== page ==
Search This Blog

Wednesday, May 14, 2014

7th Anniversary of 21st Century Taxation Blog

Today - May 14, 2014 marks the 7th anniversary of this 21st Century Taxation Blog. I started this blog when I was a fellow with the New America Foundation.  I was charged with getting new ideas out into the mainstream, such as through op eds.  Given the times, I thought a blog might also be a helpful approach.  I think it has.  I aim to post at least weekly and now I also blog at and Biowebspin and my blog entries are picked up by Proformative and Tax Connections.  I've met people I likely would not have met if I had not been blogging.  And, it's fun.

My initial aim hasn't changed.  I aim to critique proposals and existing rules as to whether they meet principles of good tax policy and help move our tax systems into the 21st century ways of living and doing business.  I also suggest some ideas of my own. And I've got a variety of websites related to tax reform at

Here are two reforms I'll offer today:

1. As part of federal income tax reform, repeal Section 263A - the unicap rules.  These rules were not really needed when enacted as part of the Tax Reform Act of 1986.  Their main purpose was likely as a revenue raiser to help lower rates. These rules apply to large retailers (over $10 million of receipts) and producers of tangible property (whether for self-use of sale). We have other rules governing capitalization of benefits that provide long-term benefits (Section 263(a)). We have longstanding rules on what a producer of inventory needs to capitalize (similar to what is required for books). Also, today, companies likely employ more just-in-time inventory practices than in 1986.  Unicap requires calculations and recordkeeping beyond what is required for financial statements. It is only a timing difference. Let's really simplify the federal income tax law and repeal it.  [See 2008 post and link to a "trends" and tax reform table at the end.]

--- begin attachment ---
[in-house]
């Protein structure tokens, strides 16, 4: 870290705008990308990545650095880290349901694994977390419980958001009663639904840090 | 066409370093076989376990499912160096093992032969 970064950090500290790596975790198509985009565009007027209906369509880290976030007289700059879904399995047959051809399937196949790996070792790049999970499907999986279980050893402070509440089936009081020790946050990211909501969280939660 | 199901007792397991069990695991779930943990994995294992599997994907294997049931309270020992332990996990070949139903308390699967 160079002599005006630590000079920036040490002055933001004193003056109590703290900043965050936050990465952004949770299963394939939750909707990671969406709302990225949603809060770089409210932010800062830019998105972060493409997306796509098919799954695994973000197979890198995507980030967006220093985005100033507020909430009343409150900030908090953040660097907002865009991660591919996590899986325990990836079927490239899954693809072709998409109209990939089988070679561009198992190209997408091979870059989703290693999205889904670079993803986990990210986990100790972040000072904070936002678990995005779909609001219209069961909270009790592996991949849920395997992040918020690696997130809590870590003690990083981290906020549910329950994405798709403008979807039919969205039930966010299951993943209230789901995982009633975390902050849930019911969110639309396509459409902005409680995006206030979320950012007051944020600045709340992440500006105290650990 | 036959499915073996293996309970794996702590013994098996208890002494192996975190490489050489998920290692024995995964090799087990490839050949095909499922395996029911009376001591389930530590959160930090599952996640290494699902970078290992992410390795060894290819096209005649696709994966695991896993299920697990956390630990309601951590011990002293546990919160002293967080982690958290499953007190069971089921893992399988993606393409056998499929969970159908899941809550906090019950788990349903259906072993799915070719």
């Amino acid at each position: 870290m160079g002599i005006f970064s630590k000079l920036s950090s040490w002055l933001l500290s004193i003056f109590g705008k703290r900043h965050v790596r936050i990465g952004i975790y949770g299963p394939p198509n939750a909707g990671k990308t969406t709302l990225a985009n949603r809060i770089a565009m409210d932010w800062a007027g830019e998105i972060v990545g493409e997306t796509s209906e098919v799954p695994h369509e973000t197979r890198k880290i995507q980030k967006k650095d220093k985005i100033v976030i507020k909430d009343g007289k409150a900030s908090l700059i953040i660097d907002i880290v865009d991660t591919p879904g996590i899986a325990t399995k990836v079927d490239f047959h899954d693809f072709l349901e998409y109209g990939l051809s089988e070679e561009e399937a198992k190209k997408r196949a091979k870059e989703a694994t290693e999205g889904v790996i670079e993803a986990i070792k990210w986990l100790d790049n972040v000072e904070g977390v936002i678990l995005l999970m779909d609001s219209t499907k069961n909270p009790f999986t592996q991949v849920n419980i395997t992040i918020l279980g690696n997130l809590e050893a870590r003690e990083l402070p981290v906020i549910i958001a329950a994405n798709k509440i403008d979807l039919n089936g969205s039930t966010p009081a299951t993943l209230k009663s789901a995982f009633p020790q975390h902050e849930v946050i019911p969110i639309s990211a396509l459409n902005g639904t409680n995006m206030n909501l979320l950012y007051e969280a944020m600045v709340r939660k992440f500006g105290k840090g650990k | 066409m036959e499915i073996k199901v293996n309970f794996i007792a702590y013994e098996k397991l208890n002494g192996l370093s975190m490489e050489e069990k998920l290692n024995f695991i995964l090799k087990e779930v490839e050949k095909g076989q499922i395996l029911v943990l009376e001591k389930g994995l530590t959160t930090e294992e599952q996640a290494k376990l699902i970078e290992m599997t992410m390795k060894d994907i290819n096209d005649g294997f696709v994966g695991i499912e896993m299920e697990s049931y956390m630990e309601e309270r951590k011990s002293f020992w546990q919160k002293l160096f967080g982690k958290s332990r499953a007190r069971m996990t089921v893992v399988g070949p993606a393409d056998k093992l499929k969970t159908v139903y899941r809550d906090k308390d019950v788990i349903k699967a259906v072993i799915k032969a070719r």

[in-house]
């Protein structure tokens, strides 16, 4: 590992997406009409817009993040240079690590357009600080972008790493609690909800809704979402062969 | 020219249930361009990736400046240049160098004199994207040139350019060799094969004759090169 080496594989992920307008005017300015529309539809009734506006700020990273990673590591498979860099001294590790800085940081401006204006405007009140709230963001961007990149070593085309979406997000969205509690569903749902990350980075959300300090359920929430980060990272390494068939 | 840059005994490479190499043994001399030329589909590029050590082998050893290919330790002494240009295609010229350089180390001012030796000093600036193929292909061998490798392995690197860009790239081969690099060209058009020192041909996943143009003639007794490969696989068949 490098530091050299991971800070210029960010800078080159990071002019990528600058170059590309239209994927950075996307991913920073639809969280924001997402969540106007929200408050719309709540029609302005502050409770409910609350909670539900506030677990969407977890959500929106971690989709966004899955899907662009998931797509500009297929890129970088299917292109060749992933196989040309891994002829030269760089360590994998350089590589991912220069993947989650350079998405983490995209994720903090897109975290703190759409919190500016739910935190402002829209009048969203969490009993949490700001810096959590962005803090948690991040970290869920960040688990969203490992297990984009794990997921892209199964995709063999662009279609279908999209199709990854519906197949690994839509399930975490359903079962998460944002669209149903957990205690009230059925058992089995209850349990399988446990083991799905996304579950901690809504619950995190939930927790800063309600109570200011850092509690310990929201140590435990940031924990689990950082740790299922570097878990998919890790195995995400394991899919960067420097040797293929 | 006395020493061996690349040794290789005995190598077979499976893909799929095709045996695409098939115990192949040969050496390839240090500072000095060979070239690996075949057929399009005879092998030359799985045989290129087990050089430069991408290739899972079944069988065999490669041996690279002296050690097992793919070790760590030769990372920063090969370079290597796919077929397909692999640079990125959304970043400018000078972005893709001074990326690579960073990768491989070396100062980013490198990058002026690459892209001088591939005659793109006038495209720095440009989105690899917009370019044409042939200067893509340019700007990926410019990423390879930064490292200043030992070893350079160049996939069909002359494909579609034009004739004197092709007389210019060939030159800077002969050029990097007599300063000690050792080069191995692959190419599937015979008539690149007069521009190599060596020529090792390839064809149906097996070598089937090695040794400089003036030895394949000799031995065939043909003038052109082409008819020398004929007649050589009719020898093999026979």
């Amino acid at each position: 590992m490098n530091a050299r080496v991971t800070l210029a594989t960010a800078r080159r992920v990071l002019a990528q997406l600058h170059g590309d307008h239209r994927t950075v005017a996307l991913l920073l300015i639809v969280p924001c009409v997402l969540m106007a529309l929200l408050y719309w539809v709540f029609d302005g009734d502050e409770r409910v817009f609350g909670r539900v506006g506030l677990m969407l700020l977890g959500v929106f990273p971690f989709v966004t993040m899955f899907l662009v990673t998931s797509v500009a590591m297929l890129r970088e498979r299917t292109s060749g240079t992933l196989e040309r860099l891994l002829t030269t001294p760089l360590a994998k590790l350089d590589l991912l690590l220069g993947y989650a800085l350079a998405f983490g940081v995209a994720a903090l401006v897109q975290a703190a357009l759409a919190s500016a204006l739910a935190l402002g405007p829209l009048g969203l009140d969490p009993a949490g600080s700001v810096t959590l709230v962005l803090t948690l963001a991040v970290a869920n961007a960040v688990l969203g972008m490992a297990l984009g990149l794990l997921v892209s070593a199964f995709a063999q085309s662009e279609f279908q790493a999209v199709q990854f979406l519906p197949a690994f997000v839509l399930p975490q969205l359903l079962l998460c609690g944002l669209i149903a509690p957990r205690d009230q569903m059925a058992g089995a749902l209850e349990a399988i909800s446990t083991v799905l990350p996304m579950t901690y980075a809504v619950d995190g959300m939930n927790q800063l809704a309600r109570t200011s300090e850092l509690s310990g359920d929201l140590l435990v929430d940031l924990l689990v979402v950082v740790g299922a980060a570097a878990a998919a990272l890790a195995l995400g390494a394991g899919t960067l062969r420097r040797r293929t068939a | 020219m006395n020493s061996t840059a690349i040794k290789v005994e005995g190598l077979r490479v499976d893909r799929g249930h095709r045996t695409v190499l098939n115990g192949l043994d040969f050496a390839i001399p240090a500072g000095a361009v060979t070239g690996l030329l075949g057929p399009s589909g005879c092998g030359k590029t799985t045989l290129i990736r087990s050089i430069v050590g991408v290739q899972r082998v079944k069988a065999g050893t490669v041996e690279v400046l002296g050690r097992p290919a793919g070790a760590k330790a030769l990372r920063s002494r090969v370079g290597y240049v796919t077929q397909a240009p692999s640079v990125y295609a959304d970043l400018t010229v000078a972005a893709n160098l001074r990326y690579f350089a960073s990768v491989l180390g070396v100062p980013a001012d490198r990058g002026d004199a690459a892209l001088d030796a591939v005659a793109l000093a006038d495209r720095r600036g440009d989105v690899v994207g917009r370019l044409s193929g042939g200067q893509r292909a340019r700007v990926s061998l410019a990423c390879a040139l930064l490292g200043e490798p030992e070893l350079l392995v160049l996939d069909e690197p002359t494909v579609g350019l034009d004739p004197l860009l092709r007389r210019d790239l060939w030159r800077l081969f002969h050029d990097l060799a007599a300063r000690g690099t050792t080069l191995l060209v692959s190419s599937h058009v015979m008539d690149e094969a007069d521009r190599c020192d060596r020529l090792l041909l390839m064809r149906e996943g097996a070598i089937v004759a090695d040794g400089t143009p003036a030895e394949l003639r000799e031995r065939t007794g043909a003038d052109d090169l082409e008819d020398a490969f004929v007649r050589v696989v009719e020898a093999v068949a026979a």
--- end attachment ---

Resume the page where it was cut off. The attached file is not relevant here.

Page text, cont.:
2. As part of eliminating the continued deficits in the Highway Trust Fund, let's explore a gas tax that is not based on how many gallons of gas you purchase. Instead, let's find a way to tie it to how many miles you drive.  With people driving more fuel efficient cars, including ones that don't even require purchase of gasoline, the current system is outdated. Oregon experimented with a vehicle miles traveled approach and there are studies out on alternatives. [See 2010 post and 2014 post.]

What do you suggest to move our tax system into the 21st century?

Thanks for reading this blog!

1 comment:

Anonymous said...

Excellent work keeping those in the tax field in tune with important issues and ideas for the past seven years and hopefully for many years to come.